Parking attendants employed by contractor NSL in Camden, London, will strike again on 9 and 10 August.
Workers are fighting for the London Living Wage of £8.30 an hour, as well as for sick pay. They also have other grievances around terms and conditions.
Unison has 80% density amongst NSL workers in Camden and has had strong turnouts in previous strike days. Workers fought hard to win recognition. Despite these achievements, they have found it difficult to get Unison officialdom to sanction further strikes.
The dispute has a significance beyond the borough of Camden, as many London boroughs outsource their parking services to NSL.
In Islington, Unison has 50% density amongst NSL workers and is pursuing a recognition fight.
Members of the public sector union Unison working in Higher Education have rejected an employers’ pay offer and are building towards strikes. A Unison rep from a London university spoke to Solidarity about the campaign.
Higher Education pay strikes
HE employers offered a 1% pay rise for this year; how have Unison members responded?
Our branch has had a consultation on the annual pay offer. We do this every year. Usually most people vote in favour of accepting the offer, rather than take industrial action. This year members voted overwhelmingly to reject the offer, understanding that this would probably mean being balloted for industrial action. This is a big change and shows members are finally getting fed up with below-inflation pay offers.
Nationally, around two thirds of Unison HE voted to reject, but in the London HE branches I have been in touch with, it was 90 - 100% voted to reject.
What are the next steps following rejection and the indicative ballot?
The latest news is that the HE Service Group Executive (SGE) have announced that unless the ACAS talks result in a big improvement from the employers’ offer of 1%, Unison HE members will be balloted in September.
Despite the result of the consultation, it is going to take a lot of work to make sure that we get as many members as possible to take part in the ballot and to make the case for voting yes to industrial action. We have begun organising meetings to get the word out to members, and we'll be producing our own leaflets and posters. The most important thing to do is to talk face to face with co-workers, letting them know that you're in favour of taking action and why. This should be a dialogue between education workers, not just a top-down recommendation from “the union”.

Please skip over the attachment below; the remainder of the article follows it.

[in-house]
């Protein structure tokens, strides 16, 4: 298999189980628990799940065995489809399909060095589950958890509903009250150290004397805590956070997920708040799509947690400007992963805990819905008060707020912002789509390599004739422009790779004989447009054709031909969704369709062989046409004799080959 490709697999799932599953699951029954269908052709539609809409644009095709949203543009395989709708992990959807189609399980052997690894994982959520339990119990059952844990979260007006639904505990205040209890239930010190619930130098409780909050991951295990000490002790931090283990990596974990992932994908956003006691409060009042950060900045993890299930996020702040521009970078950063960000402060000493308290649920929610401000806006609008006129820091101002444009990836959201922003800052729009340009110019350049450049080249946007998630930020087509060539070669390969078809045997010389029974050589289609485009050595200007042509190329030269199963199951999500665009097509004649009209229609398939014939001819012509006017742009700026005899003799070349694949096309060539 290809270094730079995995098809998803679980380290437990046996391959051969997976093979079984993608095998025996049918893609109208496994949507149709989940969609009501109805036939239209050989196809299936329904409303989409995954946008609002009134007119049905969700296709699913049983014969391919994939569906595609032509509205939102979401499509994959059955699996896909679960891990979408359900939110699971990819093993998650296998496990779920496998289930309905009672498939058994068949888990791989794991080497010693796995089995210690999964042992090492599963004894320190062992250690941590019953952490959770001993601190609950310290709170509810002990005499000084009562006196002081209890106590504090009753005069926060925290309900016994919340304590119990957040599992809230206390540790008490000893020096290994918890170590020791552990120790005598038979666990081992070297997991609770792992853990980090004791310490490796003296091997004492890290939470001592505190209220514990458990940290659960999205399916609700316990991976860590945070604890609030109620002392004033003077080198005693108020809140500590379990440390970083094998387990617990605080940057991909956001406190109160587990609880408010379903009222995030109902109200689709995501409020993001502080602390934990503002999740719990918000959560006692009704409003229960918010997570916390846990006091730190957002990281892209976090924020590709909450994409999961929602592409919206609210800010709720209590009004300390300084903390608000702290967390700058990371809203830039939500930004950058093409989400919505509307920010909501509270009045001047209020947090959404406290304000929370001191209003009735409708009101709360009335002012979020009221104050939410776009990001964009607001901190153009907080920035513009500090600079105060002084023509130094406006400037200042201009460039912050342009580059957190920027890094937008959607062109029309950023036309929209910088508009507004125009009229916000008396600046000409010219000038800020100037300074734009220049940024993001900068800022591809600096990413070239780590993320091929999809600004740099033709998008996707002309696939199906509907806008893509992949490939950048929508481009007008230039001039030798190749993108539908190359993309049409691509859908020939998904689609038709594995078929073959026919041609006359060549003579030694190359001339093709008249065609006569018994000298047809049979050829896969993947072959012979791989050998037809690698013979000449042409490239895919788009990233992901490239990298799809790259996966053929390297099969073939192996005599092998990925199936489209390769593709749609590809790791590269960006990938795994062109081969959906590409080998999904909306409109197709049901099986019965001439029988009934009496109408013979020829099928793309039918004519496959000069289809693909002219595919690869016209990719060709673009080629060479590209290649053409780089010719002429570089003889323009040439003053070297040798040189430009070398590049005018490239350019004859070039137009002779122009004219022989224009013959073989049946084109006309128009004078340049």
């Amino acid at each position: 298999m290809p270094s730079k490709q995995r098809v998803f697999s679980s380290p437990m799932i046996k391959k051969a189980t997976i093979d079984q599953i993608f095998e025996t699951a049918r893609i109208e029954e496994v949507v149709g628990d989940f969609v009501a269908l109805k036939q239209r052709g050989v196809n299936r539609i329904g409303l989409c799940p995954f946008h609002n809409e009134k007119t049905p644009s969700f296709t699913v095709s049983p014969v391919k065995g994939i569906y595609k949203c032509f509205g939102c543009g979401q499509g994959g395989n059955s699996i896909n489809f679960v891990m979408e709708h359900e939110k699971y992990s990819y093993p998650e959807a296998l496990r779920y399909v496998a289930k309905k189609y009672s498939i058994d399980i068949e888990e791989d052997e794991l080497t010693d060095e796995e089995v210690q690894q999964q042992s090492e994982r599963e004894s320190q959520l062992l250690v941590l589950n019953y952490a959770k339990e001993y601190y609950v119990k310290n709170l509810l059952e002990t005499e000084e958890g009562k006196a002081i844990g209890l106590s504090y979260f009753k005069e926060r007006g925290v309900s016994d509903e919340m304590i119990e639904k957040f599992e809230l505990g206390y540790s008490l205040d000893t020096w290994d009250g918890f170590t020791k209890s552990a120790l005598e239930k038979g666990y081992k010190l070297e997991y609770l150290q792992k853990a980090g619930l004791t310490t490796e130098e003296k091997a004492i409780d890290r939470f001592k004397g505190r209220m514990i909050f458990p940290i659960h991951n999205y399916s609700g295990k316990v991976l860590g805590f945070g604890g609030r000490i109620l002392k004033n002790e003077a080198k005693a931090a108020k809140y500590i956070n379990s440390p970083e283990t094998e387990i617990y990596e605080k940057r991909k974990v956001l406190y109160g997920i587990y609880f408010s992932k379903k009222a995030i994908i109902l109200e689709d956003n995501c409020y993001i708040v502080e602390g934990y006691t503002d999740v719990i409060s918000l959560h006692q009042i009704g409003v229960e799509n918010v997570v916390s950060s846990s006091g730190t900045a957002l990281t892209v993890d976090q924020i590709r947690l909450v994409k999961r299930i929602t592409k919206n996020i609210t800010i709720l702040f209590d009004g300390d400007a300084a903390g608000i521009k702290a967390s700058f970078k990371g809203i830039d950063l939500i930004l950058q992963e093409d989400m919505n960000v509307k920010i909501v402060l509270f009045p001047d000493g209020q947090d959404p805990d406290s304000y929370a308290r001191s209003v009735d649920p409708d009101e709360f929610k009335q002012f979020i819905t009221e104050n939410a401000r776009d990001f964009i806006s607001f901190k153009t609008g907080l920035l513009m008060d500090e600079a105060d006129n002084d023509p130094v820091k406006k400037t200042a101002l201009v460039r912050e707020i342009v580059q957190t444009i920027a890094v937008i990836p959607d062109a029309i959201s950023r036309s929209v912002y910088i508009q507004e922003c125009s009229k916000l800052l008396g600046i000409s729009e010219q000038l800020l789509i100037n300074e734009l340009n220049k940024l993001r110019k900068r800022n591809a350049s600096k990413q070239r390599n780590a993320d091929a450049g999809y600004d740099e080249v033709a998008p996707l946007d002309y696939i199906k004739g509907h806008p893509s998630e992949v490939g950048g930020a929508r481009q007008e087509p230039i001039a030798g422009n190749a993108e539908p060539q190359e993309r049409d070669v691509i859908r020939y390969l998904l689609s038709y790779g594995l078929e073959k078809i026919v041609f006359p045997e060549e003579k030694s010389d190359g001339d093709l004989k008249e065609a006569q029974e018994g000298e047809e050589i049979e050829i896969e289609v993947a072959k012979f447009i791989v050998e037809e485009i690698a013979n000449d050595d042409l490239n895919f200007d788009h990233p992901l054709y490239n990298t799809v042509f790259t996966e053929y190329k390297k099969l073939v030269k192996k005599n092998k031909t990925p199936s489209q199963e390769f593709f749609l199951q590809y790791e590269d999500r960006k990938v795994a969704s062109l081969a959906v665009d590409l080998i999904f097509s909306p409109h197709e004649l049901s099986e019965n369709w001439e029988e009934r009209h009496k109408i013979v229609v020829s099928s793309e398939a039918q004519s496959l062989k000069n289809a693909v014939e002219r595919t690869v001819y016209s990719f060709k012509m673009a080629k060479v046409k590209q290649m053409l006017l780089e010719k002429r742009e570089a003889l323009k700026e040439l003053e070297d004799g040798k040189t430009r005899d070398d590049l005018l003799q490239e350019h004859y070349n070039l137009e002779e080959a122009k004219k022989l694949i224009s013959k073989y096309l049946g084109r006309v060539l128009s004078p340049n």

According to reports from the SGE meeting, a strike could take place around the time of the TUC demo on 20 October, and possibly also around the time of the National Union of Students (NUS) demo. The idea of timing action around the NUS demo is to make the link between students’ and education workers’ struggles, and to get as much student support for our strike as possible.
Locally, we are having joint meetings with the other unions, as we are working on the assumption that we will get balloted at the same time. We'll be holding an open meeting at ULU on 12 September from 1-2pm.
New battles for Southampton council workers
Mike Tucker, secretary of Southampton District Unison, spoke to Solidarity about the situation for workers in the city following the election of a Labour council in May:
Since the change of administration in May, we’ve been negotiating to secure the reversal of the pay cuts made by the previous Tory council.
We’ve made significant progress there and the deal will be made public within the next weeks.
There’s been a general improvement in industrial relations at the council. Management engage with unions now and the normal channels of consultation are being respected again. The new administration has also withdrawn proposals to evict the unions from the offices and to make myself and my colleague from Unite redundant.
Soon after taking power, the council introduced a mini-budget that included some cuts. There was particular opposition to the proposal to cut the subsidy to a local swimming pool on a working-class housing estate. We have members working at that pool and are opposed to that cut. Two councillors voted against the budget — an action we supported. We’ve been working with those councillors since then to maintain a campaign against the closure of that swimming pool, including building a mass meeting on that estate and a lobby of the council meeting on 12 September which is due to ratify the cut to the subsidy. It’s unfortunate that one of the Labour council’s first actions was to propose a cut that would hit our members and working-class communities, but it’s important to note that the councillors’ revolt was around this specific issue rather than something more general.
Southampton council is the only local authority where pay cuts are on the point of being reversed. In conditions of austerity that’s hugely significant and we believe a validation both of the sustained industrial action we took and the work the unions did to help elect a Labour council. We reject entirely the notion that there is no difference between Labour and Tory administrations, and the progress we’ve made since Labour took office proves this very clearly.
However, the economic situation remains unstable and we’re well aware that at some point in the near future, Labour will make proposals that will negatively effect our members and which we’ll oppose.
We support the election of a Labour council but our fundamental role is to help our members defend their pay, conditions, and jobs, and we’ll continue to do that regardless of which political party has power in the council.